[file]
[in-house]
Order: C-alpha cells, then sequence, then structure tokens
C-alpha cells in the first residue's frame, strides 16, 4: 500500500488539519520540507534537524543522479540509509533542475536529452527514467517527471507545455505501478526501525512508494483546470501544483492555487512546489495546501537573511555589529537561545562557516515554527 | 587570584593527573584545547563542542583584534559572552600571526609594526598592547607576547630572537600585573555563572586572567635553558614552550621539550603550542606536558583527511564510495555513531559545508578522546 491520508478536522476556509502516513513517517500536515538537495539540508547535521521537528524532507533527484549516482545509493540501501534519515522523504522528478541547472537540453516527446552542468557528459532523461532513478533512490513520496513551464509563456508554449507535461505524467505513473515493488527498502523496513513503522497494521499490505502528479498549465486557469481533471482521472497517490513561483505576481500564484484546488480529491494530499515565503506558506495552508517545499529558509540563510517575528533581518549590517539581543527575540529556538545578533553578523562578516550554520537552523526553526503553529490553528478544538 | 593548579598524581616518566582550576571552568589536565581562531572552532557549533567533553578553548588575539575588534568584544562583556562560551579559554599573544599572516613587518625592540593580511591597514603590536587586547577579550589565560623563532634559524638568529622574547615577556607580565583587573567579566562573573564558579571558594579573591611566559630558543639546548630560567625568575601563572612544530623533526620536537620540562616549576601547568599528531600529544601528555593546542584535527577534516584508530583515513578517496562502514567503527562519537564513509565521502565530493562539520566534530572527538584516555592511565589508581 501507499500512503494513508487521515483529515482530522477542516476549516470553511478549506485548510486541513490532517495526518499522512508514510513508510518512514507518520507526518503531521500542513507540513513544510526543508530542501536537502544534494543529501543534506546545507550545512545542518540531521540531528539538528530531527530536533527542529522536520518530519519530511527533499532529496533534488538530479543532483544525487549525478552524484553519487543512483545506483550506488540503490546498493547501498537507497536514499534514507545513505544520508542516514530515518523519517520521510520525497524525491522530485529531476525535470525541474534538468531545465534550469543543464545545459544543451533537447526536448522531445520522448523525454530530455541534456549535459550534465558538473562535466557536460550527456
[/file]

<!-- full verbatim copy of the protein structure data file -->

[in-house]
Order: C-alpha cells, then sequence, then structure tokens
C-alpha cells in the first residue's frame, strides 16, 4: 500500500488539519520540507534537524543522479540509509533542475536529452527514467517527471507545455505501478526501525512508494483546470501544483492555487512546489495546501537573511555589529537561545562557516515554527 | 587570584593527573584545547563542542583584534559572552600571526609594526598592547607576547630572537600585573555563572586572567635553558614552550621539550603550542606536558583527511564510495555513531559545508578522546 491520508478536522476556509502516513513517517500536515538537495539540508547535521521537528524532507533527484549516482545509493540501501534519515522523504522528478541547472537540453516527446552542468557528459532523461532513478533512490513520496513551464509563456508554449507535461505524467505513473515493488527498502523496513513503522497494521499490505502528479498549465486557469481533471482521472497517490513561483505576481500564484484546488480529491494530499515565503506558506495552508517545499529558509540563510517575528533581518549590517539581543527575540529556538545578533553578523562578516550554520537552523526553526503553529490553528478544538 | 593548579598524581616518566582550576571552568589536565581562531572552532557549533567533553578553548588575539575588534568584544562583556562560551579559554599573544599572516613587518625592540593580511591597514603590536587586547577579550589565560623563532634559524638568529622574547615577556607580565583587573567579566562573573564558579571558594579573591611566559630558543639546548630560567625568575601563572612544530623533526620536537620540562616549576601547568599528531600529544601528555593546542584535527577534516584508530583515513578517496562502514567503527562519537564513509565521502565530493562539520566534530572527538584516555592511565589508581 501507499500512503494513508487521515483529515482530522477542516476549516470553511478549506485548510486541513490532517495526518499522512508514510513508510518512514507518520507526518503531521500542513507540513513544510526543508530542501536537502544534494543529501543534506546545507550545512545542518540531521540531528539538528530531527530536533527542529522536520518530519519530511527533499532529496533534488538530479543532483544525487549525478552524484553519487543512483545506483550506488540503490546498493547501498537507497536514499534514507545513505544520508542516514530515518523519517520521510520525497524525491522530485529531476525535470525541474534538468531545465534550469543543464545545459544543451533537447526536448522531445520522448523525454530530455541534456549535459550534465558538473562535466557536460550527456